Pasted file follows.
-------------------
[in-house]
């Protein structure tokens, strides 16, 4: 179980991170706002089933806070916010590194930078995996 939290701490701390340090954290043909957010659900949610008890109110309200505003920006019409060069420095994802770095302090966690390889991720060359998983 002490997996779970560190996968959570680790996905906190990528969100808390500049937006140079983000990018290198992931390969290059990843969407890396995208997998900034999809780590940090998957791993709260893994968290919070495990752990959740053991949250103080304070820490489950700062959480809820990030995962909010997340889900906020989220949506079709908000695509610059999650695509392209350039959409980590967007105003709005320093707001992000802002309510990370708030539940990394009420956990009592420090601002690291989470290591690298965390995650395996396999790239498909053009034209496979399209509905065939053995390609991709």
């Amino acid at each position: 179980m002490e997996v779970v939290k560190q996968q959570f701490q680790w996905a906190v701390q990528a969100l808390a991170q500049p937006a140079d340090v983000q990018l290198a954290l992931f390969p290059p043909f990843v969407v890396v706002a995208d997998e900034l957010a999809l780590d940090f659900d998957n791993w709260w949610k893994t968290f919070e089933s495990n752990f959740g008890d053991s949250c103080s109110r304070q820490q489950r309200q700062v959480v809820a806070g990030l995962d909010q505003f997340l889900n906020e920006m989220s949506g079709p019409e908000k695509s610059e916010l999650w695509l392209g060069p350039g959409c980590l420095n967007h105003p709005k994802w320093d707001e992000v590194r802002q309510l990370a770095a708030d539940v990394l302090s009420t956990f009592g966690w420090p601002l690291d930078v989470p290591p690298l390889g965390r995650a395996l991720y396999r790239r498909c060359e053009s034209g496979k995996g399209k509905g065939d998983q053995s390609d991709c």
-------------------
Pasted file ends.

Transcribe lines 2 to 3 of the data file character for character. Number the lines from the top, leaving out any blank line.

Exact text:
């Protein structure tokens, strides 16, 4: 179980991170706002089933806070916010590194930078995996 939290701490701390340090954290043909957010659900949610008890109110309200505003920006019409060069420095994802770095302090966690390889991720060359998983 002490997996779970560190996968959570680790996905906190990528969100808390500049937006140079983000990018290198992931390969290059990843969407890396995208997998900034999809780590940090998957791993709260893994968290919070495990752990959740053991949250103080304070820490489950700062959480809820990030995962909010997340889900906020989220949506079709908000695509610059999650695509392209350039959409980590967007105003709005320093707001992000802002309510990370708030539940990394009420956990009592420090601002690291989470290591690298965390995650395996396999790239498909053009034209496979399209509905065939053995390609991709």
């Amino acid at each position: 179980m002490e997996v779970v939290k560190q996968q959570f701490q680790w996905a906190v701390q990528a969100l808390a991170q500049p937006a140079d340090v983000q990018l290198a954290l992931f390969p290059p043909f990843v969407v890396v706002a995208d997998e900034l957010a999809l780590d940090f659900d998957n791993w709260w949610k893994t968290f919070e089933s495990n752990f959740g008890d053991s949250c103080s109110r304070q820490q489950r309200q700062v959480v809820a806070g990030l995962d909010q505003f997340l889900n906020e920006m989220s949506g079709p019409e908000k695509s610059e916010l999650w695509l392209g060069p350039g959409c980590l420095n967007h105003p709005k994802w320093d707001e992000v590194r802002q309510l990370a770095a708030d539940v990394l302090s009420t956990f009592g966690w420090p601002l690291d930078v989470p290591p690298l390889g965390r995650a395996l991720y396999r790239r498909c060359e053009s034209g496979k995996g399209k509905g065939d998983q053995s390609d991709c």